City can buy Lombard parcel

The City can buy a sliver of land on Lombard Street and turn it into a North Beach park even if its owners don’t want to sell the property, a Superior Court judge has decided.

Brian O’Flynn and Martin Coyne, owners of the 4,119-square-foot piece of land at 701 Lombard St., across from Joe DiMaggio Playground, once had hopes of building nine condominiums on what is now a parking lot. Flynn wanted to buy one of the units and live in it with his elderly mother, his attorney Jonathan Bass said.

That was before the Board of Supervisors voted in February 2004 to move forward with the acquisition of the property through the use of eminent domain — a legal method for government bodies to seize private property for public uses.

The City sued the property owners as part of the eminent domain proceedings. This first procedural step clears the way for San Francisco to buy the land, valued at more than $2 million.

The City and the owners have until today to raise objections to the 17-page decision that could be appealed. Bass said he doesn’t plan to dispute the judge’s findings.

“The City acknowledges that it decided to take [the land] to prevent the condominium project,” Bass said. “[The owners] feel they had an opportunity taken from them.”

Last week’s decision by Superior Court Judge Diane Wick finds that The City may use eminent domain and that its owners are not entitled to additional compensation resulting from the loss of their condominium plan.

“We’re very pleased with the decision,” said Matt Dorsey, a spokesman for the City Attorney’s Office. “We appreciate the care with which the judge ruled in the case.”

Vedica Puri, the president of the Telegraph Hill Dwellers, said the additional park space could only improve the quality of life for residents and visitors to the densely populated neighborhood.

The amount of money Coyne and O’Flynn receive is likely to be decided by a jury during what is typically the most protracted portion of eminent domain battles.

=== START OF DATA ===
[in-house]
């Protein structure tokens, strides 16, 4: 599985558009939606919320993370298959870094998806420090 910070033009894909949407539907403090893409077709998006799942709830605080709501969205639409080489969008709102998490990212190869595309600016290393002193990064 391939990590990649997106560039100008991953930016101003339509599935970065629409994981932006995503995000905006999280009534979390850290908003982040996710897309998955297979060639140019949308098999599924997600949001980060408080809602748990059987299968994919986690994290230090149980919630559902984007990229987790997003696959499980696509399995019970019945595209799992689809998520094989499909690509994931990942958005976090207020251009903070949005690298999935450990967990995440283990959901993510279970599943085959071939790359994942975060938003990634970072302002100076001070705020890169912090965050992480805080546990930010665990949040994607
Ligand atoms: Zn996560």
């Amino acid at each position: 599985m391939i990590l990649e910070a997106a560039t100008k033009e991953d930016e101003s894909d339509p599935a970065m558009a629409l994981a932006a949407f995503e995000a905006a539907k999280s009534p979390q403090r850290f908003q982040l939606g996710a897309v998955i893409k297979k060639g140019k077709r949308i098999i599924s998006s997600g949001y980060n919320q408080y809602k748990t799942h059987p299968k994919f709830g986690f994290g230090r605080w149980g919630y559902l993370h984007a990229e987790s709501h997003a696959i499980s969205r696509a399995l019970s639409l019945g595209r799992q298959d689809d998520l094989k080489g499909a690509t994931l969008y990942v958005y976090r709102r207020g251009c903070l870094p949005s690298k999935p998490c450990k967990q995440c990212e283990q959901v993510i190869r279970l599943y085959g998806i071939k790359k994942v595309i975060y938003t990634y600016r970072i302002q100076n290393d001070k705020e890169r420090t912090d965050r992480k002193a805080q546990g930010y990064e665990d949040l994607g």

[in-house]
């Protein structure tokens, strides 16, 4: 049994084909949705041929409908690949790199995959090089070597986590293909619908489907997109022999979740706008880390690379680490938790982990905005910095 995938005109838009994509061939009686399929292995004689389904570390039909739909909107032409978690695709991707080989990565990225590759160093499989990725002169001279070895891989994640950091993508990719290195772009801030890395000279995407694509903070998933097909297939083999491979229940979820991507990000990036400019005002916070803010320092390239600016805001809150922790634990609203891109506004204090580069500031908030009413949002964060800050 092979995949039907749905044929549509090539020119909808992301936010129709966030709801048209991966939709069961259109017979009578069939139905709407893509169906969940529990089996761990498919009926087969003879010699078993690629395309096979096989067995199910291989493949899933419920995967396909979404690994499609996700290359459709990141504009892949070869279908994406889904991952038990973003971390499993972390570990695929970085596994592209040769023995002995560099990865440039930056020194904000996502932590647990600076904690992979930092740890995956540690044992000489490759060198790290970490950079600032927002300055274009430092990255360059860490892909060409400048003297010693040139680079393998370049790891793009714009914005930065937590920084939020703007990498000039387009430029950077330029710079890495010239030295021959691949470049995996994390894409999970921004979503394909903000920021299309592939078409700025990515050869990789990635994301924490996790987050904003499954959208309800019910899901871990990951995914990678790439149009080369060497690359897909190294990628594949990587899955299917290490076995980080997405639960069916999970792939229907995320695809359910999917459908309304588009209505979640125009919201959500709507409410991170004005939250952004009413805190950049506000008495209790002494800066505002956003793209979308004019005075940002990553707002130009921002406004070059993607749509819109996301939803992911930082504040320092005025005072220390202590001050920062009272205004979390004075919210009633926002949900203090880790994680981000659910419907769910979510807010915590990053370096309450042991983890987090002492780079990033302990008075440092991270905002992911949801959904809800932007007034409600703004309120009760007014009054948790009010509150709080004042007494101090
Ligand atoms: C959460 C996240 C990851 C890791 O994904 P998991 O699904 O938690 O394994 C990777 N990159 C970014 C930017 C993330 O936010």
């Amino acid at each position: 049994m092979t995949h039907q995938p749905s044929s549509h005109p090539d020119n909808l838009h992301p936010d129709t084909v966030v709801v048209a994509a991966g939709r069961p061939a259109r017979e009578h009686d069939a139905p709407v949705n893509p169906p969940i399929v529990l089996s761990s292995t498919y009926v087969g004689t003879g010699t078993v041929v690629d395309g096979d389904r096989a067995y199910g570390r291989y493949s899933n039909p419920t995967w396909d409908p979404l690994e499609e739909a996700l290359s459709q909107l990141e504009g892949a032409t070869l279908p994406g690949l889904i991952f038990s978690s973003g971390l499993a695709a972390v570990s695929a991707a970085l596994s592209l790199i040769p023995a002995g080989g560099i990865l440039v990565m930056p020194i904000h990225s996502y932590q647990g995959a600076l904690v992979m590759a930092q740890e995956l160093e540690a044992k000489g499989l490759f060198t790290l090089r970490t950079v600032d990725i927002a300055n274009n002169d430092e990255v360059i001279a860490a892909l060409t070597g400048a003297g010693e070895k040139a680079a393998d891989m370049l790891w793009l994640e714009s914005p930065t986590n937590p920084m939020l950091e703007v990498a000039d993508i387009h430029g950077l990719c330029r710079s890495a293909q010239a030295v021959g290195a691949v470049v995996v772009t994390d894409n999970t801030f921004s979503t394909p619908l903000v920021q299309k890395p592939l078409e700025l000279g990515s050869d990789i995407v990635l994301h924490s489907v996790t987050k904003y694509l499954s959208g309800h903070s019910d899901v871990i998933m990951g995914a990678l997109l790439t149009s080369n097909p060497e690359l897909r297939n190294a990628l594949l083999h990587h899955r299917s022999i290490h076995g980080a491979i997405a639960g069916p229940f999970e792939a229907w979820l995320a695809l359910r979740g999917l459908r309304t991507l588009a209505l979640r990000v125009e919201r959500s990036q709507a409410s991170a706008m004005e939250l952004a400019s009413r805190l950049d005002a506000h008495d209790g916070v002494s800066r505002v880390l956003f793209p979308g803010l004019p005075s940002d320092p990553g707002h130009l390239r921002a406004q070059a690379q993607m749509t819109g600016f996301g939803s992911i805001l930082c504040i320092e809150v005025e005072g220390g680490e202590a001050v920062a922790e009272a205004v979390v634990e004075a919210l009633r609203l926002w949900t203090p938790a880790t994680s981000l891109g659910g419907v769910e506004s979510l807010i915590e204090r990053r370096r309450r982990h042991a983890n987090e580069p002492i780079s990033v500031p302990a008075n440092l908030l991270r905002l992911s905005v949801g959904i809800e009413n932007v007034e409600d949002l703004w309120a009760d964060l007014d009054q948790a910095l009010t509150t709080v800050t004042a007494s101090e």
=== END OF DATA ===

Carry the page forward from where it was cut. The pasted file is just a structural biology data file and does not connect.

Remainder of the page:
The City’s Recreation and Park Department has no specific plans for the site if The City does end up buying the property, which is expected to cost upward of $2 million.

“We would have to have some dialogue with the community,” said Rose Dennis, a spokeswoman for the parks department. “It’s to be determined.”

mcarroll@examiner.com

Superior Court judge rules sliver of North Beach land wanted for park can proceed

By Melanie Carroll

Staff Writer

The City can buy a sliver of land on Lombard Street and turn it into a North Beach park even if its owners don’t want to sell the property, a Superior Court judge has decided.

Brian O’Flynn and Martin Coyne, owners of the 4,119-square-foot piece of land at 701 Lombard St., across from Joe DiMaggio Playground, once had hopes of building nine condominiums on what is now a parking lot. Flynn wanted to buy one of the units and live in it with his elderly mother, his attorney Jonathan Bass said.

That was before the Board of Supervisors voted in February 2004 to move forward with the acquisition of the property through the use of eminent domain — a legal method for government bodies to seize private property for public uses.

The City sued the property owners as part of the eminent domain proceedings. This first procedural step clears the way for San Francisco to buy the land, valued at more than $2 million.

The City and the owners have until today to raise objections to the 17-page decision that could be appealed. Bass said he doesn’t plan to dispute the judge’s findings.

“The City acknowledges that it decided to take [the land] to prevent the condominium project,” Bass said. “[The owners] feel they had an opportunity taken from them.”

Last week’s decision by Superior Court Judge Diane Wick finds that The City may use eminent domain and that its owners are not entitled to additional compensation resulting from the loss of their condominium plan.

“We’re very pleased with the decision,” said Matt Dorsey, a spokesman for the City Attorney’s Office. “We appreciate the care with which the judge ruled in the case.”

Vedica Puri, the president of the Telegraph Hill Dwellers, said the additional park space could only improve the quality of life for residents and visitors to the densely populated neighborhood.

The amount of money Coyne and O’Flynn receive is likely to be decided by a jury during what is typically the most protracted portion of eminent domain battles.

The City’s Recreation and Park Department has no specific plans for the site if The City does end up buying the property, which is expected to cost upward of $2 million.

“We would have to have some dialogue with the community,” said Rose Dennis, a spokeswoman for the parks department. “It’s to be determined.”

mcarroll@examiner.com

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